Is the Salvator Mundi really by Leonardo da Vinci? Did the restoration botch it horribly? I argue the latter is absolutely true, and the former probable. I graphically show where the restoration took some liberties that clearly illustrate a divergence from the original painting, in which case the end result is anything but a da Vinci. You can’t watch this video without seeing part 1, though it’s worth watching for entertainment value.
Here’s the video:
In the second segment of the video I begin the process of digitally restoring the painting myself, from the point where it was cleaned but not painted over by the restorer. I share 4 techniques I use — there’s a Photoshop lesson tucked in there, and compare this Salvator Mundi to three other period versions.
In the final video, I’ll share my finished attempt to fully recreate what the painting would have looked like if it were painted by Leonardo.
There are UFOs and a clip from Jesus Christ Super Star.
Above is the point where I created an outline that shows the un-retouched painting was, unlike the final version, symmetrical and coherent.
Of course there’s a martian from War of the Worlds, and a martian impression.
What video would be complete without a custom Boomhauer impression?
Above is a sample of my digital restoration of a part of painting. The pattern is a bit loose in places, and I kept it that way rather than change it.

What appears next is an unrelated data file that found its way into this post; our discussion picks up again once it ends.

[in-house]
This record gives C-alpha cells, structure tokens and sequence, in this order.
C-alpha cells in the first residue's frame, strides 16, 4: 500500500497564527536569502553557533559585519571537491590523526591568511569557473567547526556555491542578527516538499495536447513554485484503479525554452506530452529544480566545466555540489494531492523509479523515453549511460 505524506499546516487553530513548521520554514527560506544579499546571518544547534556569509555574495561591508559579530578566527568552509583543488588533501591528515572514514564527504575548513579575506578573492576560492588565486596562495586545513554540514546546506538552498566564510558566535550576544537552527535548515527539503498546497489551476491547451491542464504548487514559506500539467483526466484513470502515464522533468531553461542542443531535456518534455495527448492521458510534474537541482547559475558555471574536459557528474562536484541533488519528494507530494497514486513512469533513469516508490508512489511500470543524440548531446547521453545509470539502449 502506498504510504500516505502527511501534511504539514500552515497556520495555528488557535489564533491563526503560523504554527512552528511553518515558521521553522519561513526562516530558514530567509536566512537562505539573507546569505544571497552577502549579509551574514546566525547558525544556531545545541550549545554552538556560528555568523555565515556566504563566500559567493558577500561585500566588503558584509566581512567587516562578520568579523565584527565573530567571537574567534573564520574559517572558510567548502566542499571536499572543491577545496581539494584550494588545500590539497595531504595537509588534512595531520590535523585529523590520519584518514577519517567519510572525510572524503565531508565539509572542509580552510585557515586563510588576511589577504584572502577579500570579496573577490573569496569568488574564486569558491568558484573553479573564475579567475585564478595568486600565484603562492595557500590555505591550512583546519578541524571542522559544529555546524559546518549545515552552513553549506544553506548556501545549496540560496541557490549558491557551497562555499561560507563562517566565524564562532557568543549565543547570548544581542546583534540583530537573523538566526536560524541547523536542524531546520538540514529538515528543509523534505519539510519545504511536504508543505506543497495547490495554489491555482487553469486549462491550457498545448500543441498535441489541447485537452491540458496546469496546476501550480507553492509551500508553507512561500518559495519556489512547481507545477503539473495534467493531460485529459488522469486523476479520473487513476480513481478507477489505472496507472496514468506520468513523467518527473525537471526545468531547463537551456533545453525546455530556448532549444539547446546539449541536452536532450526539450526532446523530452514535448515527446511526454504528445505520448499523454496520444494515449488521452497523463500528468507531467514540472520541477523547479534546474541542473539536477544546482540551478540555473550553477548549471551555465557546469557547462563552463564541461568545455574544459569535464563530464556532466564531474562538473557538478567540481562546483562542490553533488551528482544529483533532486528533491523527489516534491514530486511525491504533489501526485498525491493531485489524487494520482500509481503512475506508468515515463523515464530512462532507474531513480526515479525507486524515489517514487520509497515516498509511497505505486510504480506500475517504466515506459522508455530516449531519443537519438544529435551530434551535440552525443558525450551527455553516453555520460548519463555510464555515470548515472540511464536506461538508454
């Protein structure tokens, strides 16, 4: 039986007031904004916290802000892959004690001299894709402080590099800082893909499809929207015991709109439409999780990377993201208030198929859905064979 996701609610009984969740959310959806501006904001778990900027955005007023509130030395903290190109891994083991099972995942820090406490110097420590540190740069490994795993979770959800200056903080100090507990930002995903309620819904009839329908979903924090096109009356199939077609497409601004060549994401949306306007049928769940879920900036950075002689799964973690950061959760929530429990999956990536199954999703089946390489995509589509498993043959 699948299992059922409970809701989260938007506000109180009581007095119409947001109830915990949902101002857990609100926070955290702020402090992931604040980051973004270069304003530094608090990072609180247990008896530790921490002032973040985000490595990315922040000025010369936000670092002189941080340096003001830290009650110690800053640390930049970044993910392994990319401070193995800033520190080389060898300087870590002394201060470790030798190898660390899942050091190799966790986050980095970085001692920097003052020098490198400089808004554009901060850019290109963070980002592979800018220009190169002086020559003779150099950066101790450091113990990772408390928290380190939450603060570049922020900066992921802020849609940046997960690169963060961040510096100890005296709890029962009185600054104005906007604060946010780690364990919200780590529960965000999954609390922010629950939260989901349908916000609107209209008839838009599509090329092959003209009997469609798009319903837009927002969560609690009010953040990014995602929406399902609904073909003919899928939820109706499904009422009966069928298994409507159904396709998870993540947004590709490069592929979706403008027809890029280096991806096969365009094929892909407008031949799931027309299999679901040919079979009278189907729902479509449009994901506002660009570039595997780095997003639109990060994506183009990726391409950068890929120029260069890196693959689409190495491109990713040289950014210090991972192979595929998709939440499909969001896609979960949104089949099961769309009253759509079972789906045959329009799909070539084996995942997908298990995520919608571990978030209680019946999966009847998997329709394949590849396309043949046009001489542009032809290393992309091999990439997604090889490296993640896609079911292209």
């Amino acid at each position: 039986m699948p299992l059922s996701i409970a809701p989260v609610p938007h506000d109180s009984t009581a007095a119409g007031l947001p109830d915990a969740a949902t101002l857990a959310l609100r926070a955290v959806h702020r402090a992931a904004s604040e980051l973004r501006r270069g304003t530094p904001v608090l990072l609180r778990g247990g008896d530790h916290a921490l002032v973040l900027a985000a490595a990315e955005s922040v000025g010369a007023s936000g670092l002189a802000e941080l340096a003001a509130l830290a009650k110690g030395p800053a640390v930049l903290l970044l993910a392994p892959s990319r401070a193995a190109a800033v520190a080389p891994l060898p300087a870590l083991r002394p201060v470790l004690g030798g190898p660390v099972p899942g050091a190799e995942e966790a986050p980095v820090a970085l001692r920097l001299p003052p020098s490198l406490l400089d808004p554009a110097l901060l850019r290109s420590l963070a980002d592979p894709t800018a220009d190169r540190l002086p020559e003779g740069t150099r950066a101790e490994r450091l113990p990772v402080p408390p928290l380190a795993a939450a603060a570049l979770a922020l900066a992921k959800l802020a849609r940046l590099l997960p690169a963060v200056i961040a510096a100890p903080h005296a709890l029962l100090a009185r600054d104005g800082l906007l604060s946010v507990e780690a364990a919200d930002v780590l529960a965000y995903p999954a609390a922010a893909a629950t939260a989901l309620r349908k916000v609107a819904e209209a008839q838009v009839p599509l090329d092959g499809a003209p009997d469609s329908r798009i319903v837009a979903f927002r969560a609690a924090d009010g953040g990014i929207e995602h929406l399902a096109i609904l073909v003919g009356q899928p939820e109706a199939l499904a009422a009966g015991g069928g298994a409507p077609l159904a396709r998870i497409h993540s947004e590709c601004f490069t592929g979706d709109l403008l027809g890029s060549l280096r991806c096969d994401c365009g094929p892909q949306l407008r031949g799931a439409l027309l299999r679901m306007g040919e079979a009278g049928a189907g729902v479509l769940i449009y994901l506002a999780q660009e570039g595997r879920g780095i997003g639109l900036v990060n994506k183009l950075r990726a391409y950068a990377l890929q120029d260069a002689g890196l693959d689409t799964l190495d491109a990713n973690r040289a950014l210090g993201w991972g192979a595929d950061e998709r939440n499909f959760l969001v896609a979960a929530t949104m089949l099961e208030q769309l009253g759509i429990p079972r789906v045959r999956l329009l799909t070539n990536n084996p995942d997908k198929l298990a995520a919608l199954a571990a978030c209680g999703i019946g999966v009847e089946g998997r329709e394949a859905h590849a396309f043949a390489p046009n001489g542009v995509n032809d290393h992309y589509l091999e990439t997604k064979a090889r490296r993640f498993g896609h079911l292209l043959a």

Here’s my digital restoration in progress, and his left eye is already looking much better than the official version that sold for $450,000,000.
It’ll probably take me a week, or more, to finish retouching the painting. If you watch the video you’ll see how I’m basing it on a few different period renditions of the Salvator Mundi, all based on Leonardo’s original cartoon (as in an outlined version).
I didn’t plan on doing such an ambitious Photoshop project — recreating the world’s most expensive painting, and a presumed Leonardo depiction of Christ — that’s just an outgrowth of making a video that was originally just about pointing out some mistakes. But then I found that I obsessed on the Photoshop work, possibly because I’ve been doing 3D modeling for a half year or more, and PS is my most used artist’s tool. It’s fun to get back into it. And this is an interesting project for me. In the video you’ll see I’ve been doing a lot of research into da Vinci’s paintings, drawings, and technique.
And here are my first 3 videos, in case you missed them and feel like some independent and quirky art content:
~ EndsAnd if you like my art or criticism, please consider chipping in so I can keep working until I drop. Through Patreon, you can give $1 (or more) per month to help keep me going (y’know, so I don’t have to put art on the back-burner while I slog away at a full-time job). See how it works here. Or go directly to my account.
Or you can make a one time donation to help me keep on making art and blogging (and restore my faith in humanity simultaneously).